* *"MindNode Pro":http://mindnode.com/* ($9.99) is super useful for mind-mapping, and I especially like it because it can be maniupulated entirely with the keyboard. The non-pro version is free, but the pro version allows you to place images/video/documents in your mind map. Super cool.
h2. Setting Up Development
You're going to need XCode installed, which can be done from the Mac App Store. Once you've got it downloaded and installed, you'll need to install XCode command-line tools, which can be done by opening XCode and, under the XCode menu, opening the @Preferences@ window, choosing the @Downloads@ tab, and clicking @Install@ next to the @Command Line Tools@ component. Once it's done downloading, you should be able to proceed with the following steps.
Next up, you'll need the Homebrew package manager, which I use almost exclusively. It's simple to install, and does its one (relatively complex) job extremely well. See the "Homebrew installations instructions":https://github.com/mxcl/homebrew/wiki/installation to get started.
I use "Git":http://git-scm.com/ for almost everything SCM-related, and the best way to get that installed is either via "their package":http://git-scm.com/download/mac, or Homebrew. If you're using Homebrew (which is my preferred way) you'll want to run @brew install git@ from the command line. It should just work™.
h3. The Terminal
I've created a terminal theme, and make a few additions to my @.bash_profile@ which make dealing with Git repos a bit easier.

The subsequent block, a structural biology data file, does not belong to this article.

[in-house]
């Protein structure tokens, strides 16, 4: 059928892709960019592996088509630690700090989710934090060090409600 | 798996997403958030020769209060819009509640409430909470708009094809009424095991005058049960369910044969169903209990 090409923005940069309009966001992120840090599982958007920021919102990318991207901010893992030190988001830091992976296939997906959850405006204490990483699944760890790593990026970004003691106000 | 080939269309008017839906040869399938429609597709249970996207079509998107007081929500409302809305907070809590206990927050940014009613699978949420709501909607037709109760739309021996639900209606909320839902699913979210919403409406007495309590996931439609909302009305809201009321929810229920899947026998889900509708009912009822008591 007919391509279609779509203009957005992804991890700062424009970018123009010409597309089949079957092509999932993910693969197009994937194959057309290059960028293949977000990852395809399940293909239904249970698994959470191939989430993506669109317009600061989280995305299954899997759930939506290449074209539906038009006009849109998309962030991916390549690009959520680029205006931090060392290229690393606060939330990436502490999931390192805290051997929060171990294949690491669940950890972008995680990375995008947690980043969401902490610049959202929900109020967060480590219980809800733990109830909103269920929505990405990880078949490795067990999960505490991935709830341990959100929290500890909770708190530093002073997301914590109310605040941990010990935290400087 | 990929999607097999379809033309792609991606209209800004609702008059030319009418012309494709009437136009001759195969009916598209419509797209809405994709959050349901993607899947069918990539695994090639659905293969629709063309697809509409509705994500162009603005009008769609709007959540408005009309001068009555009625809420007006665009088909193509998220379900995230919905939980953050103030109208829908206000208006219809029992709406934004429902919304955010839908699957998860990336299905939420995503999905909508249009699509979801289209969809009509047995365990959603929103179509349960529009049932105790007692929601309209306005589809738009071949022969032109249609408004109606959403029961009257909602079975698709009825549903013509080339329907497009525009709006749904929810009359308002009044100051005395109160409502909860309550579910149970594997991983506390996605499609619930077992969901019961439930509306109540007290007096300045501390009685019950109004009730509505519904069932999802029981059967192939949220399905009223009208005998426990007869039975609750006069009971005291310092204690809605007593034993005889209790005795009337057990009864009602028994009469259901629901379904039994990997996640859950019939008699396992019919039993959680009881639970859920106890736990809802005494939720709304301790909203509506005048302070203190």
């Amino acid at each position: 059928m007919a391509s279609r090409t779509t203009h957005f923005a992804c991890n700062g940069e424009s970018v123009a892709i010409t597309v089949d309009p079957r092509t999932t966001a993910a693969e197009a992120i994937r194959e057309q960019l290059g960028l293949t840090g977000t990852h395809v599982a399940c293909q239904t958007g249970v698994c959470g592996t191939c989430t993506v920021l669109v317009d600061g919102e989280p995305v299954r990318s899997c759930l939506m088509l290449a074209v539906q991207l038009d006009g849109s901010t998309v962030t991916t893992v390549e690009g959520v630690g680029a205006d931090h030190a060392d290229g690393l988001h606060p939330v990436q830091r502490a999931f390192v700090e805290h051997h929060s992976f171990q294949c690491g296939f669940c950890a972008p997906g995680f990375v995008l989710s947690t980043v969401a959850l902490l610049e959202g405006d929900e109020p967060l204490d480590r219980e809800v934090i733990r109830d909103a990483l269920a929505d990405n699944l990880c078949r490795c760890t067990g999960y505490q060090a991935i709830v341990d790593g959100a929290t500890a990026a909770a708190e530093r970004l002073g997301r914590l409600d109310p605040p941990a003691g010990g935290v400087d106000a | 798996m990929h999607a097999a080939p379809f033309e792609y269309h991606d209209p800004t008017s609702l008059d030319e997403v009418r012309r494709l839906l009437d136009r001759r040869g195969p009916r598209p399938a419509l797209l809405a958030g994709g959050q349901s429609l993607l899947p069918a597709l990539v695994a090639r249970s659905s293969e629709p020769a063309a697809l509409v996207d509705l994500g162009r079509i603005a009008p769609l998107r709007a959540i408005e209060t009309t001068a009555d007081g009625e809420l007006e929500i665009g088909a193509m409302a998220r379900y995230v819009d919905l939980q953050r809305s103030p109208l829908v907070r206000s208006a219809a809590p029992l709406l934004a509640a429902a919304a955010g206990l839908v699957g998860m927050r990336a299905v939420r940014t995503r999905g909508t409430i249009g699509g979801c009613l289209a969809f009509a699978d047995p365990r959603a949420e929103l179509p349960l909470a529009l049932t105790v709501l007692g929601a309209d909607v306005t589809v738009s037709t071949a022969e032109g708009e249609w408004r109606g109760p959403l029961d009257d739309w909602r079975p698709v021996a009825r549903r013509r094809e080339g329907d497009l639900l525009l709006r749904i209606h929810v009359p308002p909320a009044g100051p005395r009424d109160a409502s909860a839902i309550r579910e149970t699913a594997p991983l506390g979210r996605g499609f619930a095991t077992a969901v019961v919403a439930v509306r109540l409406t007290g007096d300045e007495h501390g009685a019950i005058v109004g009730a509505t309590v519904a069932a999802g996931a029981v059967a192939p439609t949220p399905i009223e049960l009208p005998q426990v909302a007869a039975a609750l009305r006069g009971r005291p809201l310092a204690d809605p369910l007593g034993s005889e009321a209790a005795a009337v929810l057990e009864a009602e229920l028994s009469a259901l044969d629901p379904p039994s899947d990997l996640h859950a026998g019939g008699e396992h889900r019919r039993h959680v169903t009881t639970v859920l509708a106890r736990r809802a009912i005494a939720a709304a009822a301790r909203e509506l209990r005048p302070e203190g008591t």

First off, I use the wonderful _"Mensch":http://robey.lag.net/2010/06/21/mensch-font.html_ font for both my terminal and IDE. It's based on Menlo, and has been optimized for developers -- it adds clarity to things like brackets and numbers. Download and install it from the link above.
Now you can download and install my Terminal.app theme, which I call "Augmented." Save the "@Augmented.terminal@ theme":/files/the-setup/Augmented.terminal somewhere convenient, and open it. This will install the theme in Terminal.app. You can then open Terminal's preferences, and choose it as the default, if you like it.
Now that you have the Terminal theme installed, the terminal should start to look a little prettier -- so now let's add the Git completion extensions to make things super easy. Edit your @~/.bash_profile@ so that it looks like this:
Now, if you @cd@ into a Git repository, you'll notice that the current branch is in parens after the directory name, and that you can @git
Ken at 15:27